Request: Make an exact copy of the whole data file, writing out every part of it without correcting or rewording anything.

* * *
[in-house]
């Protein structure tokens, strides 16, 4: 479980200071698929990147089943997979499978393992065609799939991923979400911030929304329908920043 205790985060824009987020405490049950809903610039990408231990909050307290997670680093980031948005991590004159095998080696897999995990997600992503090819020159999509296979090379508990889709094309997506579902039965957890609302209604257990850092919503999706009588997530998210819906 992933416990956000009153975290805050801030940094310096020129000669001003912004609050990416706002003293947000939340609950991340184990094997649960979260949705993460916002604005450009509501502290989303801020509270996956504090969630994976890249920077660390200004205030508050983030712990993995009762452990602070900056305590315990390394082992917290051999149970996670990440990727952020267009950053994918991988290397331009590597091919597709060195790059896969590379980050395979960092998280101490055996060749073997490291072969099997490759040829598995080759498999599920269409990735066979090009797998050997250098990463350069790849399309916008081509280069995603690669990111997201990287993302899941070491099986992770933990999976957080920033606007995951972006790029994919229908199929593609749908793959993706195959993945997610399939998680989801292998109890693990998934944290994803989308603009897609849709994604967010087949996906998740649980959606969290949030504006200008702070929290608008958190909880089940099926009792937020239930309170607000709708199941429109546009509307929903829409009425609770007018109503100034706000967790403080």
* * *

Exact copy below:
[in-house]
């Protein structure tokens, strides 16, 4: 479980200071698929990147089943997979499978393992065609799939991923979400911030929304329908920043 205790985060824009987020405490049950809903610039990408231990909050307290997670680093980031948005991590004159095998080696897999995990997600992503090819020159999509296979090379508990889709094309997506579902039965957890609302209604257990850092919503999706009588997530998210819906 992933416990956000009153975290805050801030940094310096020129000669001003912004609050990416706002003293947000939340609950991340184990094997649960979260949705993460916002604005450009509501502290989303801020509270996956504090969630994976890249920077660390200004205030508050983030712990993995009762452990602070900056305590315990390394082992917290051999149970996670990440990727952020267009950053994918991988290397331009590597091919597709060195790059896969590379980050395979960092998280101490055996060749073997490291072969099997490759040829598995080759498999599920269409990735066979090009797998050997250098990463350069790849399309916008081509280069995603690669990111997201990287993302899941070491099986992770933990999976957080920033606007995951972006790029994919229908199929593609749908793959993706195959993945997610399939998680989801292998109890693990998934944290994803989308603009897609849709994604967010087949996906998740649980959606969290949030504006200008702070929290608008958190909880089940099926009792937020239930309170607000709708199941429109546009509307929903829409009425609770007018109503100034706000967790403080």